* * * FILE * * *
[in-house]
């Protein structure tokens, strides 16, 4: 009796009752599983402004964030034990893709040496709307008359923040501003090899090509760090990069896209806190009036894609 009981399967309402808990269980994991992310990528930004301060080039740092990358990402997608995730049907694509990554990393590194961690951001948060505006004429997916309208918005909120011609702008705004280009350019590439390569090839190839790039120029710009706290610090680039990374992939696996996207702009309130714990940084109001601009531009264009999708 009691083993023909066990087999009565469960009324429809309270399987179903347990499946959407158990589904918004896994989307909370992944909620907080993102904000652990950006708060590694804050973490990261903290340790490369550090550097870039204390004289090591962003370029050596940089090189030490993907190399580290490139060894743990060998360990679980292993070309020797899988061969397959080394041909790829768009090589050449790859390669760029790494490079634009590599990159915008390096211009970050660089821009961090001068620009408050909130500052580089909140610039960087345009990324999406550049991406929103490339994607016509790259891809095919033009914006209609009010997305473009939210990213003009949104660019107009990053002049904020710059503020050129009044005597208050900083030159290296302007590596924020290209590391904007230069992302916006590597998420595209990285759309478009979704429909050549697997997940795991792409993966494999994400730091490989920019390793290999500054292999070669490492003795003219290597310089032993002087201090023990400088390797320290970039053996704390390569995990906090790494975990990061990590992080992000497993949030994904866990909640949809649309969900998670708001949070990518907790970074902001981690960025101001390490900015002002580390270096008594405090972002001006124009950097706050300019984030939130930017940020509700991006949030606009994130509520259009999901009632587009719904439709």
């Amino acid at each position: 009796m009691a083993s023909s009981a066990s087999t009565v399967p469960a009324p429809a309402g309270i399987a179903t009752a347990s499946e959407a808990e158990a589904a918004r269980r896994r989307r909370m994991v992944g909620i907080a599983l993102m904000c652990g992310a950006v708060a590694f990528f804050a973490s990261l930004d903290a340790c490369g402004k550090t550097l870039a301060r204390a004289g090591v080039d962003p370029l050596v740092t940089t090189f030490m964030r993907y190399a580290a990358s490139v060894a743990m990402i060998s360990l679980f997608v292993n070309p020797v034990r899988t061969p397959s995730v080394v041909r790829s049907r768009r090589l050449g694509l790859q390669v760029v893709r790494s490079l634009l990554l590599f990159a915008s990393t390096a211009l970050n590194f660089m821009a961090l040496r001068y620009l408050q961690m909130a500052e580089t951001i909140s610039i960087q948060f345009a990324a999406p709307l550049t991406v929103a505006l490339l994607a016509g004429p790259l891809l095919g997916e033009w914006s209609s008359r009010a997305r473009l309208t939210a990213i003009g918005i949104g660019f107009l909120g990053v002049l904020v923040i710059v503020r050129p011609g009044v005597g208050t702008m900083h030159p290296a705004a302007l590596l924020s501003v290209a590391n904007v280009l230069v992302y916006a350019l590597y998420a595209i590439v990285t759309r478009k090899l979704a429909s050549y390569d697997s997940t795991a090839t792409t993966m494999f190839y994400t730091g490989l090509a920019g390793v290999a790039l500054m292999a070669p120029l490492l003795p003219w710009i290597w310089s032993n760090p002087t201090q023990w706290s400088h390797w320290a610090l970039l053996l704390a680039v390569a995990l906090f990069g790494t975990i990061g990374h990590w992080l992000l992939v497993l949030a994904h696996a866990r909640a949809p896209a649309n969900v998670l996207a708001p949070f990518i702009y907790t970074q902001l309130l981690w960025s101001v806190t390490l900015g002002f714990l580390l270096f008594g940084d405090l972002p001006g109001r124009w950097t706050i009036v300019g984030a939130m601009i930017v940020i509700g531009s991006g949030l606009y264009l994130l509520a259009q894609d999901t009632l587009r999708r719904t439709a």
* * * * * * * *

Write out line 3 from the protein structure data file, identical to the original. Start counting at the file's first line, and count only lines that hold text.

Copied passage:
């Amino acid at each position: 009796m009691a083993s023909s009981a066990s087999t009565v399967p469960a009324p429809a309402g309270i399987a179903t009752a347990s499946e959407a808990e158990a589904a918004r269980r896994r989307r909370m994991v992944g909620i907080a599983l993102m904000c652990g992310a950006v708060a590694f990528f804050a973490s990261l930004d903290a340790c490369g402004k550090t550097l870039a301060r204390a004289g090591v080039d962003p370029l050596v740092t940089t090189f030490m964030r993907y190399a580290a990358s490139v060894a743990m990402i060998s360990l679980f997608v292993n070309p020797v034990r899988t061969p397959s995730v080394v041909r790829s049907r768009r090589l050449g694509l790859q390669v760029v893709r790494s490079l634009l990554l590599f990159a915008s990393t390096a211009l970050n590194f660089m821009a961090l040496r001068y620009l408050q961690m909130a500052e580089t951001i909140s610039i960087q948060f345009a990324a999406p709307l550049t991406v929103a505006l490339l994607a016509g004429p790259l891809l095919g997916e033009w914006s209609s008359r009010a997305r473009l309208t939210a990213i003009g918005i949104g660019f107009l909120g990053v002049l904020v923040i710059v503020r050129p011609g009044v005597g208050t702008m900083h030159p290296a705004a302007l590596l924020s501003v290209a590391n904007v280009l230069v992302y916006a350019l590597y998420a595209i590439v990285t759309r478009k090899l979704a429909s050549y390569d697997s997940t795991a090839t792409t993966m494999f190839y994400t730091g490989l090509a920019g390793v290999a790039l500054m292999a070669p120029l490492l003795p003219w710009i290597w310089s032993n760090p002087t201090q023990w706290s400088h390797w320290a610090l970039l053996l704390a680039v390569a995990l906090f990069g790494t975990i990061g990374h990590w992080l992000l992939v497993l949030a994904h696996a866990r909640a949809p896209a649309n969900v998670l996207a708001p949070f990518i702009y907790t970074q902001l309130l981690w960025s101001v806190t390490l900015g002002f714990l580390l270096f008594g940084d405090l972002p001006g109001r124009w950097t706050i009036v300019g984030a939130m601009i930017v940020i509700g531009s991006g949030l606009y264009l994130l509520a259009q894609d999901t009632l587009r999708r719904t439709a």